"Enjoy life while you can. Because if you're lucky it's going to be 20 years before it hits the fan."
- James Lovelock on what we can do about global warming
Speaking to the Guardian, legendary scientist and author of the 'Gaia Hypothesis' of planet earth, James Lovelock, outlined why he thinks around 80% humanity will be dead due to climate change by around 2100. From the interview, we learn that Lovelock believes:
1. Global warming has passed the tipping point and is now impossible to stop.
2. If we had changed course in the late 1960's it could have been prevented
3. Personal behavior won't make any difference to climate change.
4. Recycling, carbon trading, planting trees are all useless in combating global warming. "Carbon offsetting? I wouldn't dream of it," says Lovelock. "It's just a joke. To pay money to plant trees, to think you're offsetting the carbon? You're probably making matters worse."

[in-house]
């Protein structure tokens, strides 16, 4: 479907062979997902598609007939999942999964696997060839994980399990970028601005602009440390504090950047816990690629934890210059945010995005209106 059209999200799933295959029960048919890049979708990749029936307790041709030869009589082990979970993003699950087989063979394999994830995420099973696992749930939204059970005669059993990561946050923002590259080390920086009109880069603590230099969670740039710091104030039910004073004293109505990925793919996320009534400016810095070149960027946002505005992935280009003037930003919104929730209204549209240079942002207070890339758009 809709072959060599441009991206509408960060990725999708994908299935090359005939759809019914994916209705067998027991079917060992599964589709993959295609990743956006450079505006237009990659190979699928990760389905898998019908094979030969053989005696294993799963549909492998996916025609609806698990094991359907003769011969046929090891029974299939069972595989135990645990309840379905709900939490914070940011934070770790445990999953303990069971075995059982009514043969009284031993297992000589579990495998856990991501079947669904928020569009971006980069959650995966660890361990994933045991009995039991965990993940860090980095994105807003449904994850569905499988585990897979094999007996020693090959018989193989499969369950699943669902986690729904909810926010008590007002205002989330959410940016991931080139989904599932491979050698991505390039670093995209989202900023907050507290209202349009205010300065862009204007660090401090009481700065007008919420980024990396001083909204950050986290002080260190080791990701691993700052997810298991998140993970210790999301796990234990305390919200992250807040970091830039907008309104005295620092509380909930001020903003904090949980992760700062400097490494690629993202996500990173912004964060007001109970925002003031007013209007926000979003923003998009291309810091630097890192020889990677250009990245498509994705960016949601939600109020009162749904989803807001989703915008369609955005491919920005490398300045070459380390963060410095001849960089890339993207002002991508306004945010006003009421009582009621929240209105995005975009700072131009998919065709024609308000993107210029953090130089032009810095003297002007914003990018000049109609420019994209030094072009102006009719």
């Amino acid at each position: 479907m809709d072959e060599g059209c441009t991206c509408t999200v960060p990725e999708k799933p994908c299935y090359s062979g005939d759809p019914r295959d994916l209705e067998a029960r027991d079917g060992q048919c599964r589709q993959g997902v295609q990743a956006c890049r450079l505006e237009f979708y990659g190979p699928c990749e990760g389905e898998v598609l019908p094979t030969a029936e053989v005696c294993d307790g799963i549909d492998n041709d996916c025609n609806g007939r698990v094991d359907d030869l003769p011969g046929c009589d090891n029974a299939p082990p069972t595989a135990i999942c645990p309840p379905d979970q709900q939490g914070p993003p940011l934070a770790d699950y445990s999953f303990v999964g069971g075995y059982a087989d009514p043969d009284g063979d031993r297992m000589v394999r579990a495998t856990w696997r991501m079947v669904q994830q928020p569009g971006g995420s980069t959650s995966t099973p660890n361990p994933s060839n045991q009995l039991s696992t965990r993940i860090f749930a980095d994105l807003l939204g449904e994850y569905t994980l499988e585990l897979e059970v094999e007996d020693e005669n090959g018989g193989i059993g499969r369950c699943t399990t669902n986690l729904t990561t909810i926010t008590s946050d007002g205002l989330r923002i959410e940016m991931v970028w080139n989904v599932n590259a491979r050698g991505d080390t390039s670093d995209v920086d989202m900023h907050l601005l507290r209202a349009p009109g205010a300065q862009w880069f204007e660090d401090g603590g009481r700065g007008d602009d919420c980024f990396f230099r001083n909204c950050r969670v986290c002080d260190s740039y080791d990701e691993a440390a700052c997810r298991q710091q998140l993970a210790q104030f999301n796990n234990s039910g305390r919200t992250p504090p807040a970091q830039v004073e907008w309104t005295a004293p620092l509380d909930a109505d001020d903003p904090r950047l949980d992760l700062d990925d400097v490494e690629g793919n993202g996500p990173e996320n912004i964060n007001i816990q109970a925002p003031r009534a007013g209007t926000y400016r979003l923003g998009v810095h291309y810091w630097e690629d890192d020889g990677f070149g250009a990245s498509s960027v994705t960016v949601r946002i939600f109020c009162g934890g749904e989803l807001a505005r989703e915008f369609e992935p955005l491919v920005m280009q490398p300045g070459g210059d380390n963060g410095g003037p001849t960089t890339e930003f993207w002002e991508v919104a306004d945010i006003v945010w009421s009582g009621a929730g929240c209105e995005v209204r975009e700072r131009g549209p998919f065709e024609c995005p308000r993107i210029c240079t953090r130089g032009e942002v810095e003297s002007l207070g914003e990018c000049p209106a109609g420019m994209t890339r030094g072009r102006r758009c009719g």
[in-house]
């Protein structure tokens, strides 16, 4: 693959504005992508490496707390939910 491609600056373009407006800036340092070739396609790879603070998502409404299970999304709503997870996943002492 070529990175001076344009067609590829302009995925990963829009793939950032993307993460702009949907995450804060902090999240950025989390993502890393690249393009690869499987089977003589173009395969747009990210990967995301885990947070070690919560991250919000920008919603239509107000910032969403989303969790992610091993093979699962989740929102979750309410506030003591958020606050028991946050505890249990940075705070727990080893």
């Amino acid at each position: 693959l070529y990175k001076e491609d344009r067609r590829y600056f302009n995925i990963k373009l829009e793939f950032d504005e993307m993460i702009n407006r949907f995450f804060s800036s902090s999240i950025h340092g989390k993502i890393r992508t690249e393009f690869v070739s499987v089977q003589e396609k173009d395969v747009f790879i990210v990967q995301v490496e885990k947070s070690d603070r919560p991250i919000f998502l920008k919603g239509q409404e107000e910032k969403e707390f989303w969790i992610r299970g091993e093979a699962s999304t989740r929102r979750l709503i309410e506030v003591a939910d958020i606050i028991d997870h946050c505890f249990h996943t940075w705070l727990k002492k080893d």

5. Renewable energy is the biggest fraud of all . "You're never going to get enough energy from wind to run a society such as ours," says Lovelock. "Windmills! Oh no. No way of doing it. You can cover the whole country with the blasted things, millions of them. Waste of time."
6. Only nuclear power can solve our energy crisis
7. We need more technology, not less, to help mitigate the massive impact of climate change
8. People want to keep living as they are, and only a huge catastrophe like World War II will make us change
9. When it does hit the fan, it will give people purpose. "We all knew something [World War II] terrible was going to happen, but didn't know what to do about it," says Lovelock. And once the second world war was under way, "everyone got excited, they loved the things they could do, it was one long holiday ... so when I think of the impending crisis now, I think in those terms. A sense of purpose - that's what people want."
10. Only after 80% of the population dies out will "we have a human on the planet that really does understand it and can live with it properly."
In other words, we're fucked.
UPDATE: This article was originally published in 2008 on the Guardian, but is surging as the 2nd most popular article on the site today.